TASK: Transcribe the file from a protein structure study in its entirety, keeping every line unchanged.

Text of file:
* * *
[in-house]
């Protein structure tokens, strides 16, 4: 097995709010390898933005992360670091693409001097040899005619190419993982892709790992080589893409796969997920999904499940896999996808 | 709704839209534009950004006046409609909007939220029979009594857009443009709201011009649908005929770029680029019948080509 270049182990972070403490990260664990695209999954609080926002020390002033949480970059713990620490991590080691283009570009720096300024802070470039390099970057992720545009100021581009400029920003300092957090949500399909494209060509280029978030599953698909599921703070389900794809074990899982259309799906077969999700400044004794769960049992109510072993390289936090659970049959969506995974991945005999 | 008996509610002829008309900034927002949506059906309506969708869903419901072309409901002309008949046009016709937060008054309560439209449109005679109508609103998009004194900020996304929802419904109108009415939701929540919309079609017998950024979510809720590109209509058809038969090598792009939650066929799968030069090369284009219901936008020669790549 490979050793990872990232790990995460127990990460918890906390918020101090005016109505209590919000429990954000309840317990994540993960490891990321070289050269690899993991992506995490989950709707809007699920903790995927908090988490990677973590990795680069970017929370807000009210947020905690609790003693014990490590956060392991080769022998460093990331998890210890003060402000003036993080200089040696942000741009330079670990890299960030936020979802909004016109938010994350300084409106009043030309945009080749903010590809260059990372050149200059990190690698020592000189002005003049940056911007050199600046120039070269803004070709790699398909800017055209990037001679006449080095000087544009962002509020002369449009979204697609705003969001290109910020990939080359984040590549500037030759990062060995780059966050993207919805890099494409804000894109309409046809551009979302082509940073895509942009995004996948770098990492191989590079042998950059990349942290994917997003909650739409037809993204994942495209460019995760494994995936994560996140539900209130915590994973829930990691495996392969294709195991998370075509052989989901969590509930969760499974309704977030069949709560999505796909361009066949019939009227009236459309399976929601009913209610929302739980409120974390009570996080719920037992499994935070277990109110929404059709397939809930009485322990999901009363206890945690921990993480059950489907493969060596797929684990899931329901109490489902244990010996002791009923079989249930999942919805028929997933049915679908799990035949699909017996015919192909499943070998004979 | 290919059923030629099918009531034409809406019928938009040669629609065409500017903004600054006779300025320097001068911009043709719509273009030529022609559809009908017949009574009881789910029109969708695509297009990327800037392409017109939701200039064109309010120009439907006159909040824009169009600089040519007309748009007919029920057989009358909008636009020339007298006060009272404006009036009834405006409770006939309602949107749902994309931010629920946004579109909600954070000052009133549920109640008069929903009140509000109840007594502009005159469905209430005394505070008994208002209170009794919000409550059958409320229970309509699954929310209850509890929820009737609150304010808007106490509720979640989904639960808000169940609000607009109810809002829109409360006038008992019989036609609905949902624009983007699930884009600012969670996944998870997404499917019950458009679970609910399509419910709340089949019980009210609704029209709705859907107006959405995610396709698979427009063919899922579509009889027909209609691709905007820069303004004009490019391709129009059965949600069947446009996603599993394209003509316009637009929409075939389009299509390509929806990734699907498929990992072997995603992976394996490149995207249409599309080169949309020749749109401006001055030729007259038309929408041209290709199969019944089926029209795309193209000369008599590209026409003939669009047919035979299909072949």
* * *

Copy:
[in-house]
């Protein structure tokens, strides 16, 4: 097995709010390898933005992360670091693409001097040899005619190419993982892709790992080589893409796969997920999904499940896999996808 | 709704839209534009950004006046409609909007939220029979009594857009443009709201011009649908005929770029680029019948080509 270049182990972070403490990260664990695209999954609080926002020390002033949480970059713990620490991590080691283009570009720096300024802070470039390099970057992720545009100021581009400029920003300092957090949500399909494209060509280029978030599953698909599921703070389900794809074990899982259309799906077969999700400044004794769960049992109510072993390289936090659970049959969506995974991945005999 | 008996509610002829008309900034927002949506059906309506969708869903419901072309409901002309008949046009016709937060008054309560439209449109005679109508609103998009004194900020996304929802419904109108009415939701929540919309079609017998950024979510809720590109209509058809038969090598792009939650066929799968030069090369284009219901936008020669790549 490979050793990872990232790990995460127990990460918890906390918020101090005016109505209590919000429990954000309840317990994540993960490891990321070289050269690899993991992506995490989950709707809007699920903790995927908090988490990677973590990795680069970017929370807000009210947020905690609790003693014990490590956060392991080769022998460093990331998890210890003060402000003036993080200089040696942000741009330079670990890299960030936020979802909004016109938010994350300084409106009043030309945009080749903010590809260059990372050149200059990190690698020592000189002005003049940056911007050199600046120039070269803004070709790699398909800017055209990037001679006449080095000087544009962002509020002369449009979204697609705003969001290109910020990939080359984040590549500037030759990062060995780059966050993207919805890099494409804000894109309409046809551009979302082509940073895509942009995004996948770098990492191989590079042998950059990349942290994917997003909650739409037809993204994942495209460019995760494994995936994560996140539900209130915590994973829930990691495996392969294709195991998370075509052989989901969590509930969760499974309704977030069949709560999505796909361009066949019939009227009236459309399976929601009913209610929302739980409120974390009570996080719920037992499994935070277990109110929404059709397939809930009485322990999901009363206890945690921990993480059950489907493969060596797929684990899931329901109490489902244990010996002791009923079989249930999942919805028929997933049915679908799990035949699909017996015919192909499943070998004979 | 290919059923030629099918009531034409809406019928938009040669629609065409500017903004600054006779300025320097001068911009043709719509273009030529022609559809009908017949009574009881789910029109969708695509297009990327800037392409017109939701200039064109309010120009439907006159909040824009169009600089040519007309748009007919029920057989009358909008636009020339007298006060009272404006009036009834405006409770006939309602949107749902994309931010629920946004579109909600954070000052009133549920109640008069929903009140509000109840007594502009005159469905209430005394505070008994208002209170009794919000409550059958409320229970309509699954929310209850509890929820009737609150304010808007106490509720979640989904639960808000169940609000607009109810809002829109409360006038008992019989036609609905949902624009983007699930884009600012969670996944998870997404499917019950458009679970609910399509419910709340089949019980009210609704029209709705859907107006959405995610396709698979427009063919899922579509009889027909209609691709905007820069303004004009490019391709129009059965949600069947446009996603599993394209003509316009637009929409075939389009299509390509929806990734699907498929990992072997995603992976394996490149995207249409599309080169949309020749749109401006001055030729007259038309929408041209290709199969019944089926029209795309193209000369008599590209026409003939669009047919035979299909072949």